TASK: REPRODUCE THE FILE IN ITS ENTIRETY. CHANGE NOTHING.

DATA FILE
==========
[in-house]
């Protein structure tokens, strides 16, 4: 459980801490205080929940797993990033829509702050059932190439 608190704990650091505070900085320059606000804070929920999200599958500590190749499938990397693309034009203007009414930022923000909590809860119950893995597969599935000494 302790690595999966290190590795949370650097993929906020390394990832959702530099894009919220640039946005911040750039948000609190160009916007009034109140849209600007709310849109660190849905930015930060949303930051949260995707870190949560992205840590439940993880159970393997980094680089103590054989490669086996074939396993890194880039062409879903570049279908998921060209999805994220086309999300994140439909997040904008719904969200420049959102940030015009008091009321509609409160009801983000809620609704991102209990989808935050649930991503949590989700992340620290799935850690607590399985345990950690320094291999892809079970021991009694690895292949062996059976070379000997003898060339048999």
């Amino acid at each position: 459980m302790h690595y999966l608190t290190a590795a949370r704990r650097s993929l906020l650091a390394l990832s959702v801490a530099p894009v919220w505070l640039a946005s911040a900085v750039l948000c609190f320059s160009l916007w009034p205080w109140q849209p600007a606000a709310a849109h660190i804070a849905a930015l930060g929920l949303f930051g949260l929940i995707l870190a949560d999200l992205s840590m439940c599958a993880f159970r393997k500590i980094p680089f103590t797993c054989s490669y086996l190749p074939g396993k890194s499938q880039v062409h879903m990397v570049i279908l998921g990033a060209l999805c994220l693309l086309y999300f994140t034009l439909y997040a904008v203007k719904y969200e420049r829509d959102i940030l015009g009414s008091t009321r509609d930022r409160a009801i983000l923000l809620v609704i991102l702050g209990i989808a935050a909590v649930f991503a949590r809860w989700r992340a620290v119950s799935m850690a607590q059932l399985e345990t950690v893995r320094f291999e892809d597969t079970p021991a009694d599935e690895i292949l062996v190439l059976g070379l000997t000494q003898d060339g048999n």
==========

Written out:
[in-house]
């Protein structure tokens, strides 16, 4: 459980801490205080929940797993990033829509702050059932190439 608190704990650091505070900085320059606000804070929920999200599958500590190749499938990397693309034009203007009414930022923000909590809860119950893995597969599935000494 302790690595999966290190590795949370650097993929906020390394990832959702530099894009919220640039946005911040750039948000609190160009916007009034109140849209600007709310849109660190849905930015930060949303930051949260995707870190949560992205840590439940993880159970393997980094680089103590054989490669086996074939396993890194880039062409879903570049279908998921060209999805994220086309999300994140439909997040904008719904969200420049959102940030015009008091009321509609409160009801983000809620609704991102209990989808935050649930991503949590989700992340620290799935850690607590399985345990950690320094291999892809079970021991009694690895292949062996059976070379000997003898060339048999």
């Amino acid at each position: 459980m302790h690595y999966l608190t290190a590795a949370r704990r650097s993929l906020l650091a390394l990832s959702v801490a530099p894009v919220w505070l640039a946005s911040a900085v750039l948000c609190f320059s160009l916007w009034p205080w109140q849209p600007a606000a709310a849109h660190i804070a849905a930015l930060g929920l949303f930051g949260l929940i995707l870190a949560d999200l992205s840590m439940c599958a993880f159970r393997k500590i980094p680089f103590t797993c054989s490669y086996l190749p074939g396993k890194s499938q880039v062409h879903m990397v570049i279908l998921g990033a060209l999805c994220l693309l086309y999300f994140t034009l439909y997040a904008v203007k719904y969200e420049r829509d959102i940030l015009g009414s008091t009321r509609d930022r409160a009801i983000l923000l809620v609704i991102l702050g209990i989808a935050a909590v649930f991503a949590r809860w989700r992340a620290v119950s799935m850690a607590q059932l399985e345990t950690v893995r320094f291999e892809d597969t079970p021991a009694d599935e690895i292949l062996v190439l059976g070379l000997t000494q003898d060339g048999n």